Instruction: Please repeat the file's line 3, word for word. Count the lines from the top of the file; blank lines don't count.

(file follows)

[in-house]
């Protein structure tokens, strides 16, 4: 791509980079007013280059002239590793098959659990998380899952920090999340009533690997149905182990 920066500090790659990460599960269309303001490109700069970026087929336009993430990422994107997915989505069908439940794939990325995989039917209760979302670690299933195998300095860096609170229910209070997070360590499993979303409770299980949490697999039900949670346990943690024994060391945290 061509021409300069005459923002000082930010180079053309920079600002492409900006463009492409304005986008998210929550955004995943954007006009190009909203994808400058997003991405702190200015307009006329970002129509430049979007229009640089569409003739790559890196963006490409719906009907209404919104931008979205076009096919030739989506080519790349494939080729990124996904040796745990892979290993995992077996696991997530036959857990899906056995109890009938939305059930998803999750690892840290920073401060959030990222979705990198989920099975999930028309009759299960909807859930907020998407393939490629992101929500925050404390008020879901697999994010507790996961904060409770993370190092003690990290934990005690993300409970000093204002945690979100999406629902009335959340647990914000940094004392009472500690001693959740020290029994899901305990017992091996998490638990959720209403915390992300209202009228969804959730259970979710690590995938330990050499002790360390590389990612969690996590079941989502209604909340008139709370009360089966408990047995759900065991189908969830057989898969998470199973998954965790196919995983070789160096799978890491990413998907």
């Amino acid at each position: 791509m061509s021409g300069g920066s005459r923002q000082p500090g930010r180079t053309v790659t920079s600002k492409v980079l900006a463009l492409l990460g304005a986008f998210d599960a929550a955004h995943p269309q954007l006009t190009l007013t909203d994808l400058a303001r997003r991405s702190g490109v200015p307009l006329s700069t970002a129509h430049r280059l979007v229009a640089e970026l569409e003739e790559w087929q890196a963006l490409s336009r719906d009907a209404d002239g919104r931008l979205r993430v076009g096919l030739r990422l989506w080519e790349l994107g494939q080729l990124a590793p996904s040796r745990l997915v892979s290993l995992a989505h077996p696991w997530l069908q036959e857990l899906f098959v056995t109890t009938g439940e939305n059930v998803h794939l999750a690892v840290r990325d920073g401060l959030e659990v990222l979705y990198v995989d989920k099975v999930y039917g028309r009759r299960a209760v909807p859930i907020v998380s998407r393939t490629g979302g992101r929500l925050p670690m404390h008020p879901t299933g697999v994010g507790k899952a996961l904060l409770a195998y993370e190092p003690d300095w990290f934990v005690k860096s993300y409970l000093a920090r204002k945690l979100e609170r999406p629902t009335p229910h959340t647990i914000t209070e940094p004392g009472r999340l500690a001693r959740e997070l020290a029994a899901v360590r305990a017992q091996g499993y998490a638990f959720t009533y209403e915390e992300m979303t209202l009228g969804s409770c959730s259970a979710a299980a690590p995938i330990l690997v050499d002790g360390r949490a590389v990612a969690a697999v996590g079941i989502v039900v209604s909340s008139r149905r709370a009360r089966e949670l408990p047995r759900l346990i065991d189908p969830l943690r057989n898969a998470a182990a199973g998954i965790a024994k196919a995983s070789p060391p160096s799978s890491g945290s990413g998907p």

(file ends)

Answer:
């Amino acid at each position: 791509m061509s021409g300069g920066s005459r923002q000082p500090g930010r180079t053309v790659t920079s600002k492409v980079l900006a463009l492409l990460g304005a986008f998210d599960a929550a955004h995943p269309q954007l006009t190009l007013t909203d994808l400058a303001r997003r991405s702190g490109v200015p307009l006329s700069t970002a129509h430049r280059l979007v229009a640089e970026l569409e003739e790559w087929q890196a963006l490409s336009r719906d009907a209404d002239g919104r931008l979205r993430v076009g096919l030739r990422l989506w080519e790349l994107g494939q080729l990124a590793p996904s040796r745990l997915v892979s290993l995992a989505h077996p696991w997530l069908q036959e857990l899906f098959v056995t109890t009938g439940e939305n059930v998803h794939l999750a690892v840290r990325d920073g401060l959030e659990v990222l979705y990198v995989d989920k099975v999930y039917g028309r009759r299960a209760v909807p859930i907020v998380s998407r393939t490629g979302g992101r929500l925050p670690m404390h008020p879901t299933g697999v994010g507790k899952a996961l904060l409770a195998y993370e190092p003690d300095w990290f934990v005690k860096s993300y409970l000093a920090r204002k945690l979100e609170r999406p629902t009335p229910h959340t647990i914000t209070e940094p004392g009472r999340l500690a001693r959740e997070l020290a029994a899901v360590r305990a017992q091996g499993y998490a638990f959720t009533y209403e915390e992300m979303t209202l009228g969804s409770c959730s259970a979710a299980a690590p995938i330990l690997v050499d002790g360390r949490a590389v990612a969690a697999v996590g079941i989502v039900v209604s909340s008139r149905r709370a009360r089966e949670l408990p047995r759900l346990i065991d189908p969830l943690r057989n898969a998470a182990a199973g998954i965790a024994k196919a995983s070789p060391p160096s799978s890491g945290s990413g998907p």